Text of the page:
While David eventually got $250,000 for the home and an additional $250,000 in resettlement costs from the city, the family went from being debt-free to taking out a $60,000 mortgage to move into a similar-sized home elsewhere in Denver.

He and his family now feel duped. As David puts it, "I know that if there's any historic value to the home, that drives the price way up. We should have known this earlier. Go find a four-bedroom 'key historic property' in Curtis Park, for example, and tell me how much you're going to pay for that."

The National Western Center contests Torres’s claim. In an email, chief communications officer Marcy Loughran tells Westword, “Historic designation of a home or structure does not usually increase the value of a property. Oftentimes, a historic designation decreases the value of a home given the restrictions applied to the property by this designation.”

She adds that “land acquisition does not relate to historic assessments,” and that there are no concrete plans to reuse the Torres home.

But a number of studies, including one compiled by History Colorado, show historic designation rarely decreases a home's value. "Now, that doesn't necessarily mean that it increases it, either," Levinsky says. "There are numerous factors."

She adds that Historic Denver was not involved in the city's efforts to obtain properties, including the Torreses' old home, near the National Western Center.

The Central 70 project that will replace viaducts is just one of the changes in this part of north Denver.
The Central 70 project that will replace viaducts is just one of the changes in this part of north Denver.

Loughran says that the five properties on Baldwin Court are being “set aside” for further studies, and that the city will decide whether to demolish or preserve the homes sometime in the future. She explained that the National Western Center is being responsive to input from History Colorado and Historic Denver to "ensure key historic preservation concepts are included in the campus redevelopment.”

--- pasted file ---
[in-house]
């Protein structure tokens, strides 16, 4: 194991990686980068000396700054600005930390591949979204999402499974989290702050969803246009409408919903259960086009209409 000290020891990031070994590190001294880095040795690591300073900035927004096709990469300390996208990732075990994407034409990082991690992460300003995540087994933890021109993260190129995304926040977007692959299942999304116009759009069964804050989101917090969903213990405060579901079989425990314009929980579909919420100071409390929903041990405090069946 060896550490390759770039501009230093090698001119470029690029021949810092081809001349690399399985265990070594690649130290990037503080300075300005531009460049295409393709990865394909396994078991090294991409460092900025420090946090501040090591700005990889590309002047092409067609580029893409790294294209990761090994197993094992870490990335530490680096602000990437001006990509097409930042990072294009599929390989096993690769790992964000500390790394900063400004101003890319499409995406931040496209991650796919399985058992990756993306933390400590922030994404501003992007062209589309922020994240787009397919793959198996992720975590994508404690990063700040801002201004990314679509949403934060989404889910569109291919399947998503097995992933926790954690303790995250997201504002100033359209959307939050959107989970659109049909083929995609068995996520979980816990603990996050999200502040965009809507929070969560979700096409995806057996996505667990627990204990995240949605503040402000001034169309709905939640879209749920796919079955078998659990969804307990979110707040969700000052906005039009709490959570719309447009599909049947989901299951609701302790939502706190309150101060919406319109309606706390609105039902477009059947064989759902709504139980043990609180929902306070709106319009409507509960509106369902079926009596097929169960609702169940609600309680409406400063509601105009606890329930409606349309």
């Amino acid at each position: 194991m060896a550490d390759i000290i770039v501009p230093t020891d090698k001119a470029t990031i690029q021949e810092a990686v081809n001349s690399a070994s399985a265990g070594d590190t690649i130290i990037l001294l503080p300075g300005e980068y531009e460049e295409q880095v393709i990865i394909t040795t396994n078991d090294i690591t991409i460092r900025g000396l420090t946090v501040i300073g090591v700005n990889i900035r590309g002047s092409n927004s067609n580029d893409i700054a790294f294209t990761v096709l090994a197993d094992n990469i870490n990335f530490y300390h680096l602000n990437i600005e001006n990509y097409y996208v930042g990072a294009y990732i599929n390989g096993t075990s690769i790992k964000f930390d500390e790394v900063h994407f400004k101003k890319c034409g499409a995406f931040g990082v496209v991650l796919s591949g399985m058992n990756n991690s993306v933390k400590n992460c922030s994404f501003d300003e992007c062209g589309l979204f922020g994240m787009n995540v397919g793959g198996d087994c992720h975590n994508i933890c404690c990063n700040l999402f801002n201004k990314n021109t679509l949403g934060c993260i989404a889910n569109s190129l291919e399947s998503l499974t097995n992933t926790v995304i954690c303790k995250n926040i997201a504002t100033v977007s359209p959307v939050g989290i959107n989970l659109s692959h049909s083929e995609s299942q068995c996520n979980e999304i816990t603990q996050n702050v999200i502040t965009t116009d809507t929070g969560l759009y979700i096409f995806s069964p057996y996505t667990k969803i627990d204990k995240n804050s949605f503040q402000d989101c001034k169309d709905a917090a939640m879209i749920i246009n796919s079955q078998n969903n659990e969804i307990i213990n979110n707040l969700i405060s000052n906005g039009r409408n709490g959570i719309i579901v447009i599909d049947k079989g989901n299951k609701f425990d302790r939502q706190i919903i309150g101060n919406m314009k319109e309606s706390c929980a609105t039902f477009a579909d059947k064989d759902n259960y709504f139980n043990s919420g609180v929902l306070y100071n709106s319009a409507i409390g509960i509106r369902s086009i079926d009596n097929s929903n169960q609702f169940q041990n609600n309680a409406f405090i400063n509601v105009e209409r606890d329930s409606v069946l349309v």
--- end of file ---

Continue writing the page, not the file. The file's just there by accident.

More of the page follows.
The family's displacement has not occurred in a vacuum. As Gabe Fine wrote in our cover story about the family last year, the nearly $1 billion redevelopment of the National Western Center, which is doubling its size to 270 acres, is just one construction problem residents of Globeville and Elyria-Swansea are facing in the coming years.

Fine wrote: “Many community members feel alienated and uncertain about their futures. CDOT’s Central 70 project has met with fierce opposition, as activists band together to protest what critics call a 'boondoggle' that poses health and environmental risks. The expansion is paired with a massive stormwater drainage reroute intended to protect the below-grade interstate from flooding, but which requires digging through a Superfund site in what’s been deemed 'the nation’s most contaminated zip code.' Though the plan to lower the viaduct below-grade is meant to reunite the divided communities, many residents worry that the five-year disruption of construction will divide them even further.”

David says he is speaking with attorneys to see if the city or H.C. Peck and Associates can be taken to court for not disclosing that the city might reuse the house or commission studies of its historic value.

“I wanted this to be over,” he says. “But they’ve forced me back into it. I have to do something.”